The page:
Back a few years ago people went nuts over "tomato gate" when it was stated that women are the tomatoes in the salad. The guy even went so far as to say that if you want to keep your listeners, don't play women. People called him a sexist and made fun of him, but what is ironic is he was simply looking at the numbers. All the numbers, at that time, showed that to be true. Singles by women were testing horribly. It wasn't sexism or that old white male radio programmers didn't want to play women. It was that people were changing the station and all the stats showed that. We may not like the truth, and it may not fit the narrative, but it is the truth. Women were played like crazy in the 90s and that is because the women artists of the 90s were beloved, sold millions of albums, tested very well in the research, and people were listening!!! Those same stations had no problem playing women 20 years ago. Again, BECAUSE PEOPLE LISTENED!!!

    Obviously country music shifted around the explosion of Florida Georgia Line, Jason Aldean, Luke Bryan, etc. You also had shifts happening from sales to streaming, the downturn of the album and the rise of the single, etc. So country music as a whole (labels, radio, everything) made a bigger push for the younger demographic. That is why you got "bro-country", a real appeal to basically a teens/20s demo. Again, because this group buys/streams music. They respond to advertising, etc. Unfortunately, what that did is alienate and push out some older listeners, but the reward was worth the risk...at least in the short term for the industry.

    I guess my ultimate point here is, whether we like what the numbers have to say or not, it is easy to forget this is a business. The industry is going to go where the money is. They don't care if that makes us mad. What they care is they cut the biggest slice of the pie possible. When the money shifts to a new trend they are going to follow that trend. If people start listening to bro-country they will play bro-country. If people start listening to women they will play women. If people start listening to Texas country all over the country they will play Texas country.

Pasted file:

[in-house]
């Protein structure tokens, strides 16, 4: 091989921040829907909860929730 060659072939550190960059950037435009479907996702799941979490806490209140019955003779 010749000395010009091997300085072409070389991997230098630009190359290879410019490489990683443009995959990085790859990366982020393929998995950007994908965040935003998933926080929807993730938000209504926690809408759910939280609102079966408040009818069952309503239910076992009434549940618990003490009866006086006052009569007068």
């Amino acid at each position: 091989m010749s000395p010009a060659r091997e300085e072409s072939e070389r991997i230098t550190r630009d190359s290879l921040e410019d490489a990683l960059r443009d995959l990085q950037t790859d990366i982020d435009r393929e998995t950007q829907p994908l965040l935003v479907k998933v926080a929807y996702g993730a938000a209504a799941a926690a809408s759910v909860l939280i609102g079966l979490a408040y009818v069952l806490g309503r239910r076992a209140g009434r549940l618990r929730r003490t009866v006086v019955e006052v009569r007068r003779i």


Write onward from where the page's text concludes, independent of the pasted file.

I know some may say, well I listen to those things, but it is always important to remember that just because we do that doesn't mean everyone else does. They are going to follow the numbers and that just is what it is. The beautiful part is in 2019 we have a lot of options other than country radio.

    On a final note, I am a firm believer that a shift is taking place and that bro-country has actually been dead for a while. It will take some time for the new trends to really set in but they will. Who knows, the next trend we might all like.
    Last edited by rhd13; 08-21-2019 at 09:40 AM.

  7. #7
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    Quote Originally Posted by rhd13 View Post
    I really hesitate to jump in here because I'm sure this is an unpopular opinion. However, I actually worked in country radio for over 7 years so feel like I have some insight on how this works.

    I can't speak for all stations, but I know when I worked in radio our station played what the listeners wanted to hear. It didn't matter whether our programmer, or anyone else at the station, liked the song or thought it was "country". The question was, is it performing well in our listening area? There were songs that were popular in our listening area that performed better than they did on the national charts and those songs actually got played more. There were songs performing well nationally that did not perform well in our area and we played them less. You see the formula was really simple. The more listeners we got the better our local ratings were. The better the local ratings were the more the advertising department could charge for adds. In other words, it boiled down to what songs could make our station the most money. It was that simple. It didn't matter if it was "country". It mattered if people didn't turn the dial when we played it.